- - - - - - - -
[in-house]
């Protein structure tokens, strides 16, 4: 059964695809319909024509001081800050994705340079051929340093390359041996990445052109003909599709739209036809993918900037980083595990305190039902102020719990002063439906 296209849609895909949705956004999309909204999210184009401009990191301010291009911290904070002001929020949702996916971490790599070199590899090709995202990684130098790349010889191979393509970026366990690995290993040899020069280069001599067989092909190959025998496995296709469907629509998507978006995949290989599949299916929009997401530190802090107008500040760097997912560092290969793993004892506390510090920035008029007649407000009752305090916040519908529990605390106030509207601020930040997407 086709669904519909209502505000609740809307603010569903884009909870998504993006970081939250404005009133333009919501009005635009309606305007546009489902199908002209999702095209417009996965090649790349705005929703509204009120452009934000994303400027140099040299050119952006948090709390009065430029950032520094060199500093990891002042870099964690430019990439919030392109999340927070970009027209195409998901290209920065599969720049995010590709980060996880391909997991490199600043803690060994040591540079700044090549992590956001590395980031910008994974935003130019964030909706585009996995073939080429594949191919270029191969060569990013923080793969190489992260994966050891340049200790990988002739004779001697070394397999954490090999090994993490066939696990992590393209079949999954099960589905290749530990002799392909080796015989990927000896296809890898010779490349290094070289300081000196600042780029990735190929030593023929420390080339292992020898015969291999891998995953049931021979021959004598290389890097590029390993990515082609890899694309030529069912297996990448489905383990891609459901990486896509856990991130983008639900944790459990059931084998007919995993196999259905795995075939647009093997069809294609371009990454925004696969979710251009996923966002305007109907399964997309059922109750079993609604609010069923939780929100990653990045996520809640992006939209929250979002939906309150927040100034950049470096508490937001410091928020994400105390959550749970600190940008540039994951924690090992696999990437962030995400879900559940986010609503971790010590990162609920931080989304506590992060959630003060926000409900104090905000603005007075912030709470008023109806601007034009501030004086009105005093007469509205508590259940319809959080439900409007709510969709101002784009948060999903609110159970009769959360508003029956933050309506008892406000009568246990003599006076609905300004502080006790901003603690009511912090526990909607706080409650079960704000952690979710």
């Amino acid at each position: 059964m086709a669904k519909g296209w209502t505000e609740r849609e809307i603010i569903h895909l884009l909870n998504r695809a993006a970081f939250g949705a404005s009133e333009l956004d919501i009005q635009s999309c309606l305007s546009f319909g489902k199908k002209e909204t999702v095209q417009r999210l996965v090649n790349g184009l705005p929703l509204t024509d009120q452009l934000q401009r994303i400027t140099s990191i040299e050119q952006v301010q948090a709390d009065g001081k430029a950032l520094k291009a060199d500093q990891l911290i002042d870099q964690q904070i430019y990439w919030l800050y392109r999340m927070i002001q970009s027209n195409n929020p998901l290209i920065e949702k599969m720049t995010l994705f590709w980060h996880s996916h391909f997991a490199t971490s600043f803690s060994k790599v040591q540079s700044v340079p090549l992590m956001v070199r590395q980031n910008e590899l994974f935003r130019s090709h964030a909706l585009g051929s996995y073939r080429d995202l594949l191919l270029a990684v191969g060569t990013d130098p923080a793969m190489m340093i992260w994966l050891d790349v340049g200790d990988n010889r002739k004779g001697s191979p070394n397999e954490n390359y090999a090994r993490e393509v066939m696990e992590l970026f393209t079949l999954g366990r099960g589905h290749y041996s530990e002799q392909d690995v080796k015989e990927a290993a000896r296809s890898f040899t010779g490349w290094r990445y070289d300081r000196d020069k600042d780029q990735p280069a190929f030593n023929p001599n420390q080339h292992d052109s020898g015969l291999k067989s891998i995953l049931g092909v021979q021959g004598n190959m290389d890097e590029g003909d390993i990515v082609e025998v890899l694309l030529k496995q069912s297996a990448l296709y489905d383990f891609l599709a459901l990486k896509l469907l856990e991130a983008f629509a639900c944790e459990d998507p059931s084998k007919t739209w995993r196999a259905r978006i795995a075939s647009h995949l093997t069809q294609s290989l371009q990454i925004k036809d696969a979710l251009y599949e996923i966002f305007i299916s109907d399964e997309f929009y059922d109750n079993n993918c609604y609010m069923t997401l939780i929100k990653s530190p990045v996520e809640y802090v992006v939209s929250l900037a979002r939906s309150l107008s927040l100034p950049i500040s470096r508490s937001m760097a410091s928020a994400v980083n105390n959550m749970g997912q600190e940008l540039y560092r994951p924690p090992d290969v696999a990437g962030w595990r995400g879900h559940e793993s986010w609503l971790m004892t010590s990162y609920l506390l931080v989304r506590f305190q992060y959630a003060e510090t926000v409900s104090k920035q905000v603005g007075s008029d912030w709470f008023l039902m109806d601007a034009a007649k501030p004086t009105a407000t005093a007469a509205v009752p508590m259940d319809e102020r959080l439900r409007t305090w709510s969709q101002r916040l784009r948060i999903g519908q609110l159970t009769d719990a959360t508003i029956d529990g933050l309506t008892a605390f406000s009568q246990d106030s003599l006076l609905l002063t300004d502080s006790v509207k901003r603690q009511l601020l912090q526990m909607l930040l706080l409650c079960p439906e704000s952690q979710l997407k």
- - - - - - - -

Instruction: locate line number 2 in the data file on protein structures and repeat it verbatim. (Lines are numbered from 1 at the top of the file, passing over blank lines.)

């Protein structure tokens, strides 16, 4: 059964695809319909024509001081800050994705340079051929340093390359041996990445052109003909599709739209036809993918900037980083595990305190039902102020719990002063439906 296209849609895909949705956004999309909204999210184009401009990191301010291009911290904070002001929020949702996916971490790599070199590899090709995202990684130098790349010889191979393509970026366990690995290993040899020069280069001599067989092909190959025998496995296709469907629509998507978006995949290989599949299916929009997401530190802090107008500040760097997912560092290969793993004892506390510090920035008029007649407000009752305090916040519908529990605390106030509207601020930040997407 086709669904519909209502505000609740809307603010569903884009909870998504993006970081939250404005009133333009919501009005635009309606305007546009489902199908002209999702095209417009996965090649790349705005929703509204009120452009934000994303400027140099040299050119952006948090709390009065430029950032520094060199500093990891002042870099964690430019990439919030392109999340927070970009027209195409998901290209920065599969720049995010590709980060996880391909997991490199600043803690060994040591540079700044090549992590956001590395980031910008994974935003130019964030909706585009996995073939080429594949191919270029191969060569990013923080793969190489992260994966050891340049200790990988002739004779001697070394397999954490090999090994993490066939696990992590393209079949999954099960589905290749530990002799392909080796015989990927000896296809890898010779490349290094070289300081000196600042780029990735190929030593023929420390080339292992020898015969291999891998995953049931021979021959004598290389890097590029390993990515082609890899694309030529069912297996990448489905383990891609459901990486896509856990991130983008639900944790459990059931084998007919995993196999259905795995075939647009093997069809294609371009990454925004696969979710251009996923966002305007109907399964997309059922109750079993609604609010069923939780929100990653990045996520809640992006939209929250979002939906309150927040100034950049470096508490937001410091928020994400105390959550749970600190940008540039994951924690090992696999990437962030995400879900559940986010609503971790010590990162609920931080989304506590992060959630003060926000409900104090905000603005007075912030709470008023109806601007034009501030004086009105005093007469509205508590259940319809959080439900409007709510969709101002784009948060999903609110159970009769959360508003029956933050309506008892406000009568246990003599006076609905300004502080006790901003603690009511912090526990909607706080409650079960704000952690979710």